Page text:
Most of the trees of the tropical rainforest's canopy have leaves that are smooth and shiny on both sides, similar to those in the laurel family.

The different trees of the tropical rainforest have leaves that look very similar to one other. In contrast, the leaves of temperate woodland trees come in many different sizes and shapes.

The leaves of many rainforest species are of similar size and taper to a point, known as the drip-tip.

It is believed that this shape allows the leaf to shed water quickly, preventing tiny lichens, algae and mosses (epiphylls) from growing on the moist leaf surfaces and eventually covering them and shading the photosynthetic cells with their own.

This theory is supported by two observations. Plants in the damper understory have more uniform leaves and longer drip-tips, and leaf points tend to be longer in the wettest forests.

The leaves of emergent tree species, which occupy a less humid environment, are much more varied in form, and often have little in the way of a drip-tip. They are also often smaller and thicker than leaves of trees at lower levels.

Many trees, especially in the drier forests, are deciduous - they lose their leaves each year. The leafless period frequently lasts a month or less, and some species exhibit leaf replacement, shedding the old leaves and growing a new set simultaneously.

The intervals between leaf sheddings are usually regular, but often do not coincide with a calendar year.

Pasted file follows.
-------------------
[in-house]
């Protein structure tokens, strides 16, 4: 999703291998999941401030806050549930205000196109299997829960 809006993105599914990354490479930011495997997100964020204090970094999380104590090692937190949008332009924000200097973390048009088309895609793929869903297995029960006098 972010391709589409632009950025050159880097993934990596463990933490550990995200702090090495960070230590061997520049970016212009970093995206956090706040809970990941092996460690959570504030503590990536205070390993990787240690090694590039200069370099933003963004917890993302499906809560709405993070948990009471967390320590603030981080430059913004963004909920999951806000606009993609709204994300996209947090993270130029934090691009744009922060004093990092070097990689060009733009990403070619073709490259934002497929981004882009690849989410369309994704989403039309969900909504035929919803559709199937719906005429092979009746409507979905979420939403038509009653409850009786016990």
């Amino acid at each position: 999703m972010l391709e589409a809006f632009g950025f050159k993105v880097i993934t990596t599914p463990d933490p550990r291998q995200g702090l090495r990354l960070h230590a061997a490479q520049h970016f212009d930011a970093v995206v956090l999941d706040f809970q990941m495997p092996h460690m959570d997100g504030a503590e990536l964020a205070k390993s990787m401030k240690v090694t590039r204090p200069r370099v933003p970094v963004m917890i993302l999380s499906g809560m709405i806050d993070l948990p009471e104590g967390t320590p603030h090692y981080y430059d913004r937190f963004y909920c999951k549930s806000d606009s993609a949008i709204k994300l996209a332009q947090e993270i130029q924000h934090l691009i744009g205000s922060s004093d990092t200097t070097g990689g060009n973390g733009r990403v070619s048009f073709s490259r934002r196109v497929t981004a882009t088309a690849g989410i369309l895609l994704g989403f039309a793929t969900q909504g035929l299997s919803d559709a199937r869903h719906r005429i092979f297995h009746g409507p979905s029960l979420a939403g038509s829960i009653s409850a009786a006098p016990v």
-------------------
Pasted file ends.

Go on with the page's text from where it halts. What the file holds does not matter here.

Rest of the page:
Terminalia catappa changes its leaves every six months, in its native Malaysia and in West Africa, where it has been introduced.

A Koompassia tree in Malaysia replaced its leaves every 12.7 months over a period of several years

Evergreen trees in a tropical environment do not continuously produce new leaves. Instead, leaves are produced in flushes of new growth.

All the shoots suddenly grow and make several new leaves at once, waiting for many months before repeating the process.

New leaves appear quickly, and are likely to be brightly hued, soft and floppy.

One explanation for this pattern of leaf replacement is that it helps the leaves to avoid being eaten. If leaves grew all the time, leaf-eating creatures that preferred new, soft leaves would always have food.

Thus, their numbers would increase and they would damage most of the succulent young leaves.

A big flush of leaves after a long interval satiates the few leaf-eaters that have survived on the old leaves, and allows most of the new leaves to expand unscathed.

Just as leaves are produced at long intervals, so are flowers, possibly for the same reasons.

By flowering and fruiting at the same time, the trees ensure that not all of the seeds needed to produce the next generation will be eaten.